Vegetable oil for deep fry

  1. Mix all ingredients and sponge together in a large mixing bowl by hand until the dough comes together.  It should be soft, tacky but just stiff enough to knead.  let it rest 15-20 minutes.  Knead withwith dough hook attached tat speed #2 about  4 minutes. The dough should clean the bowl sides but still stick at bottom, if not add more flour 1 Tbs at a time.  Try not adding too much flour.  Continue kneading about 4 minutes until the dough smooth and elastic.  The dough will spring back when you poke a finger into it. Scrap the side of the bowl down, mark the dough vollume by stickers or marker from outside the container or put it into a marked container.  Cover with plastic wrap or container’s lid and let it rise at warm place to double size.  Roll it into a log on floured surface. Cut into 8-12 pieces, form each into a ball, dip into sesame seeds. Cover with a towel, set aside 10-15 minutes.  
  2. Heat oil (need 2-3 inch deep oil) to 350 oF,  roll each ball of dough into 1/4 in thick disc or thinner if you can  which make a real hollow bánh tiêu.  Gently lower one disc at a time into hot oil.  The dough will start raising and puffy around the edge.  Use chopsticks or tong turn the dough upside down  and press around the edge to submerged it into hot oil for a few second. Then turn it up again. The center of both side start puffy but to turn up and down a few times for the center is poped out to the fullness. Need to practice turning at the right moment to achieve the fluffiness. When it is fluffy,  roll out another disc and repeat the same process.  Keep an eye on the others, turn a few times until godlen brown both sides.  Transfer to  wire rack.  Serve warm.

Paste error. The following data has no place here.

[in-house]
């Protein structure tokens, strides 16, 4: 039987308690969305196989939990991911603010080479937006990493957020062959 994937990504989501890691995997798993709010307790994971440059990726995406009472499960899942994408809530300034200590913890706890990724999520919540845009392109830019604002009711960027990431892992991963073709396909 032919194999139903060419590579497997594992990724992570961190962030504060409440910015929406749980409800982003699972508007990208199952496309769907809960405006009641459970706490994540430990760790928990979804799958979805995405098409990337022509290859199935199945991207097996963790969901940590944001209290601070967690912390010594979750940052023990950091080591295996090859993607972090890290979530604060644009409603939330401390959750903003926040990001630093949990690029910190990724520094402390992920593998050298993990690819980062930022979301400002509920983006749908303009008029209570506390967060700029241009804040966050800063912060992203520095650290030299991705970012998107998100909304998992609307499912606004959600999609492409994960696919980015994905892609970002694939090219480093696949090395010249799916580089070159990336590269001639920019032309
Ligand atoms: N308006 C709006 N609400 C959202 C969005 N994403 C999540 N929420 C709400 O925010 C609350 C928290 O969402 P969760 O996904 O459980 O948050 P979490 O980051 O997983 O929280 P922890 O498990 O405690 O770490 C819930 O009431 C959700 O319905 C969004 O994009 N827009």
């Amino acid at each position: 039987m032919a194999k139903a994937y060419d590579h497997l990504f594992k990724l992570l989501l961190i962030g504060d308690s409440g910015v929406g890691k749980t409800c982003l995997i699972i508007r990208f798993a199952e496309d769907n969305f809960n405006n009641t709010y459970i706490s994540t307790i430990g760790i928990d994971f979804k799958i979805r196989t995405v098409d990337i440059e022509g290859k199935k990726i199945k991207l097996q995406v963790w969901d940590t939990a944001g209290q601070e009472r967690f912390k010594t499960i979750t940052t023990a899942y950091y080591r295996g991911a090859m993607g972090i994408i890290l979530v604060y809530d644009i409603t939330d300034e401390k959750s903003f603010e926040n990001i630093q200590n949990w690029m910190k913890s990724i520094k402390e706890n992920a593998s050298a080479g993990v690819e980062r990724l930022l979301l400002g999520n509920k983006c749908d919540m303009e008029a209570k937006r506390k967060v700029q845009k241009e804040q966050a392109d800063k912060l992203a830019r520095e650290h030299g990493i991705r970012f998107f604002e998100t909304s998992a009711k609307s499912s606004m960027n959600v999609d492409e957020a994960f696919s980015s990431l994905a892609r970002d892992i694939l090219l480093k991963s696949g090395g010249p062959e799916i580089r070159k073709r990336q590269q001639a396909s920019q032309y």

3.  Reheat left over banh tieu in microwave for ̀10-20 seconds.